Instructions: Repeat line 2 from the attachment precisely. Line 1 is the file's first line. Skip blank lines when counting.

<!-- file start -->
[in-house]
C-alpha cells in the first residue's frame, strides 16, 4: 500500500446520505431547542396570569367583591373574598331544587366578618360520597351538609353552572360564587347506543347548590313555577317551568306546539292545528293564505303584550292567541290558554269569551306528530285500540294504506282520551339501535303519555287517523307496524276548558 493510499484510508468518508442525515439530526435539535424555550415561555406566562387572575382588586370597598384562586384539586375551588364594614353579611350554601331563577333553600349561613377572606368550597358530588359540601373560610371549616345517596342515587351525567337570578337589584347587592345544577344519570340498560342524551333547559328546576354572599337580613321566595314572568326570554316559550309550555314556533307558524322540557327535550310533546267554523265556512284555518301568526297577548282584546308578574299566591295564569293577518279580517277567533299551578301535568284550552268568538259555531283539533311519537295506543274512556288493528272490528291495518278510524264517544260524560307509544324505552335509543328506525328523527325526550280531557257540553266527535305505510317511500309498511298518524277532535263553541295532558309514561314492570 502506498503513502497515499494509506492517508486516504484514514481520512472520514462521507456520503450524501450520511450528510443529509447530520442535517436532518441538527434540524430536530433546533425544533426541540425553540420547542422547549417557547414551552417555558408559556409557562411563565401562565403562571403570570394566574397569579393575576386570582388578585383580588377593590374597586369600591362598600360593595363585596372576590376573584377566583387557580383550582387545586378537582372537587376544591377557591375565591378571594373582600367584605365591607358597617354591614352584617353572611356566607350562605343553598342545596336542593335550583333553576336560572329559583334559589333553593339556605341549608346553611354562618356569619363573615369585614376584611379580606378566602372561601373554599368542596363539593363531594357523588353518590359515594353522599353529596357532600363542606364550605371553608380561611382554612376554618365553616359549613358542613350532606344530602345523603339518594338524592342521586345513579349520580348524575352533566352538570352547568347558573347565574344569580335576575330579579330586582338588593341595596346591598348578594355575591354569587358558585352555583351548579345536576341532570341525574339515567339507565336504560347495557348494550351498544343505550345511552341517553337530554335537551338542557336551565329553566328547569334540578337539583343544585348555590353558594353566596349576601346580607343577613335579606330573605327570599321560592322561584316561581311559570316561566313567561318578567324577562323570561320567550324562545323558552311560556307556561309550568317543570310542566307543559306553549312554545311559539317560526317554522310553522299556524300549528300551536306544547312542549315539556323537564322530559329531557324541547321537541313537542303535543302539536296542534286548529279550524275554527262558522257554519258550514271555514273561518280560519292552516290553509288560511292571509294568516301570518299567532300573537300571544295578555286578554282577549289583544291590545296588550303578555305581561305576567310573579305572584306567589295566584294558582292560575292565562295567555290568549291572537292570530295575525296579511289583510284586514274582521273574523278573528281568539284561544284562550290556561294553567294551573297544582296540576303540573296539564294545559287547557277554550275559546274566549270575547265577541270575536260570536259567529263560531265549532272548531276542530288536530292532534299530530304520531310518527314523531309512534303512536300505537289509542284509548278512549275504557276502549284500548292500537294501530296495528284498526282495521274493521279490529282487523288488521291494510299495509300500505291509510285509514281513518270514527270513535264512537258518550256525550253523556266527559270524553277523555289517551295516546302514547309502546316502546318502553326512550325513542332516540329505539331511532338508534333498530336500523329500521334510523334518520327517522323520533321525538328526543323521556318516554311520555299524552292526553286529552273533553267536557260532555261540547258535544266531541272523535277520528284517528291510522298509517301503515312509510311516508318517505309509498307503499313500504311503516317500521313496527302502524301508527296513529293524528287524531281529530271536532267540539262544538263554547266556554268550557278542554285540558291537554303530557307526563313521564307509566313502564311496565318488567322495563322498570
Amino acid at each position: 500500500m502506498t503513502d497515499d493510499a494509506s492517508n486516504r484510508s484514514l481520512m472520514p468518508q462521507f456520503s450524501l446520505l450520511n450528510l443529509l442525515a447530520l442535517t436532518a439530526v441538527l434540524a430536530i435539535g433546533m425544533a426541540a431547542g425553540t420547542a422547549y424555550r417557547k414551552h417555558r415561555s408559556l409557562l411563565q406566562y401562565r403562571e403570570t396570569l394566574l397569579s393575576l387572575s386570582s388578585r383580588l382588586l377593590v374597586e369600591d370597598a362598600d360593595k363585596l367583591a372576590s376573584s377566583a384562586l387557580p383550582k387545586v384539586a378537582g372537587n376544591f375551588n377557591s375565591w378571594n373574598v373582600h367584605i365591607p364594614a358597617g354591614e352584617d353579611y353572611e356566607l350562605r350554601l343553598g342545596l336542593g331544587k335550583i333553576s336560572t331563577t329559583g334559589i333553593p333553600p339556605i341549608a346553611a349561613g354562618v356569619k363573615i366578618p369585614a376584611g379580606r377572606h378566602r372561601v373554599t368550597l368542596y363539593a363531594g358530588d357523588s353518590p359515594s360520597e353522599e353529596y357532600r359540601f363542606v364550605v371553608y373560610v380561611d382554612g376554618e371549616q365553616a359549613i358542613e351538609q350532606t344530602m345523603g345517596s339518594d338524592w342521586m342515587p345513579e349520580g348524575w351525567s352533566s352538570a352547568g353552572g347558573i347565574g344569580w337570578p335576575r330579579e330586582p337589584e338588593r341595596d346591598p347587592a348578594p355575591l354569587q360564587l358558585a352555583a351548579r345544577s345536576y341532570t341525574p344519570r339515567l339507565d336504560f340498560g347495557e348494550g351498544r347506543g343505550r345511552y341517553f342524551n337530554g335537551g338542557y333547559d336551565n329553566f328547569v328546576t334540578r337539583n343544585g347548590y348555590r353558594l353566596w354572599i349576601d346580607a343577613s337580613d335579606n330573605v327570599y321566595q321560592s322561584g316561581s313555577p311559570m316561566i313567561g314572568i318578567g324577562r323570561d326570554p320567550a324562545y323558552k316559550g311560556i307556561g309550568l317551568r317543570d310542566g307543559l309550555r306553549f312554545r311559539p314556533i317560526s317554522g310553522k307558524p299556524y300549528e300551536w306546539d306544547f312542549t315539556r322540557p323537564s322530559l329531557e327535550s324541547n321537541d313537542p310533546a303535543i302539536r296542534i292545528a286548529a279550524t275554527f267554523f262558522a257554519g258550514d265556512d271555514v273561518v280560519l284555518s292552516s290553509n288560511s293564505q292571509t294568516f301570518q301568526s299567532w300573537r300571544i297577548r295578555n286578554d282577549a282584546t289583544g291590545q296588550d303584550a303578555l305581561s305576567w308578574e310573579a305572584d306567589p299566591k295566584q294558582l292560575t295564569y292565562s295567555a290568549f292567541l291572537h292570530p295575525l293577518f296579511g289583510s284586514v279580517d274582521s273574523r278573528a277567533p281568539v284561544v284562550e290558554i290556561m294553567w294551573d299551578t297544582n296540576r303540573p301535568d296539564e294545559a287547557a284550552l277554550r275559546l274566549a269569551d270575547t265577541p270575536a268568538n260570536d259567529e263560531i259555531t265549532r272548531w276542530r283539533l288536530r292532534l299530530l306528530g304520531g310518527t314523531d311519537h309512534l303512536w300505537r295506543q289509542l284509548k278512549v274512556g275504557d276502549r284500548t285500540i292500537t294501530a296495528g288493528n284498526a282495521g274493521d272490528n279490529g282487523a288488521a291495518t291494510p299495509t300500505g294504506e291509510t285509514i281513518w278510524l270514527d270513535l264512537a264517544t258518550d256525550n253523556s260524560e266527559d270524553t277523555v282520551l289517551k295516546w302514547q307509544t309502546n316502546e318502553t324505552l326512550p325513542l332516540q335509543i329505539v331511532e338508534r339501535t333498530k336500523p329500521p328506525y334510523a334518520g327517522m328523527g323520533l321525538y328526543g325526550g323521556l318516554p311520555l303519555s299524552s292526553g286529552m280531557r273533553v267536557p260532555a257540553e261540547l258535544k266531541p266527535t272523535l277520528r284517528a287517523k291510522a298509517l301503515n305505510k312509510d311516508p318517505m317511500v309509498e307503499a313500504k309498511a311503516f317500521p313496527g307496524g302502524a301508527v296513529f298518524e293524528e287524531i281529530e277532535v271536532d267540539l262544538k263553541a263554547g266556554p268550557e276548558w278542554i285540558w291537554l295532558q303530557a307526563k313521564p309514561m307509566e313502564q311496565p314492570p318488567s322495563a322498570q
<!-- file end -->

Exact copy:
C-alpha cells in the first residue's frame, strides 16, 4: 500500500446520505431547542396570569367583591373574598331544587366578618360520597351538609353552572360564587347506543347548590313555577317551568306546539292545528293564505303584550292567541290558554269569551306528530285500540294504506282520551339501535303519555287517523307496524276548558 493510499484510508468518508442525515439530526435539535424555550415561555406566562387572575382588586370597598384562586384539586375551588364594614353579611350554601331563577333553600349561613377572606368550597358530588359540601373560610371549616345517596342515587351525567337570578337589584347587592345544577344519570340498560342524551333547559328546576354572599337580613321566595314572568326570554316559550309550555314556533307558524322540557327535550310533546267554523265556512284555518301568526297577548282584546308578574299566591295564569293577518279580517277567533299551578301535568284550552268568538259555531283539533311519537295506543274512556288493528272490528291495518278510524264517544260524560307509544324505552335509543328506525328523527325526550280531557257540553266527535305505510317511500309498511298518524277532535263553541295532558309514561314492570 502506498503513502497515499494509506492517508486516504484514514481520512472520514462521507456520503450524501450520511450528510443529509447530520442535517436532518441538527434540524430536530433546533425544533426541540425553540420547542422547549417557547414551552417555558408559556409557562411563565401562565403562571403570570394566574397569579393575576386570582388578585383580588377593590374597586369600591362598600360593595363585596372576590376573584377566583387557580383550582387545586378537582372537587376544591377557591375565591378571594373582600367584605365591607358597617354591614352584617353572611356566607350562605343553598342545596336542593335550583333553576336560572329559583334559589333553593339556605341549608346553611354562618356569619363573615369585614376584611379580606378566602372561601373554599368542596363539593363531594357523588353518590359515594353522599353529596357532600363542606364550605371553608380561611382554612376554618365553616359549613358542613350532606344530602345523603339518594338524592342521586345513579349520580348524575352533566352538570352547568347558573347565574344569580335576575330579579330586582338588593341595596346591598348578594355575591354569587358558585352555583351548579345536576341532570341525574339515567339507565336504560347495557348494550351498544343505550345511552341517553337530554335537551338542557336551565329553566328547569334540578337539583343544585348555590353558594353566596349576601346580607343577613335579606330573605327570599321560592322561584316561581311559570316561566313567561318578567324577562323570561320567550324562545323558552311560556307556561309550568317543570310542566307543559306553549312554545311559539317560526317554522310553522299556524300549528300551536306544547312542549315539556323537564322530559329531557324541547321537541313537542303535543302539536296542534286548529279550524275554527262558522257554519258550514271555514273561518280560519292552516290553509288560511292571509294568516301570518299567532300573537300571544295578555286578554282577549289583544291590545296588550303578555305581561305576567310573579305572584306567589295566584294558582292560575292565562295567555290568549291572537292570530295575525296579511289583510284586514274582521273574523278573528281568539284561544284562550290556561294553567294551573297544582296540576303540573296539564294545559287547557277554550275559546274566549270575547265577541270575536260570536259567529263560531265549532272548531276542530288536530292532534299530530304520531310518527314523531309512534303512536300505537289509542284509548278512549275504557276502549284500548292500537294501530296495528284498526282495521274493521279490529282487523288488521291494510299495509300500505291509510285509514281513518270514527270513535264512537258518550256525550253523556266527559270524553277523555289517551295516546302514547309502546316502546318502553326512550325513542332516540329505539331511532338508534333498530336500523329500521334510523334518520327517522323520533321525538328526543323521556318516554311520555299524552292526553286529552273533553267536557260532555261540547258535544266531541272523535277520528284517528291510522298509517301503515312509510311516508318517505309509498307503499313500504311503516317500521313496527302502524301508527296513529293524528287524531281529530271536532267540539262544538263554547266556554268550557278542554285540558291537554303530557307526563313521564307509566313502564311496565318488567322495563322498570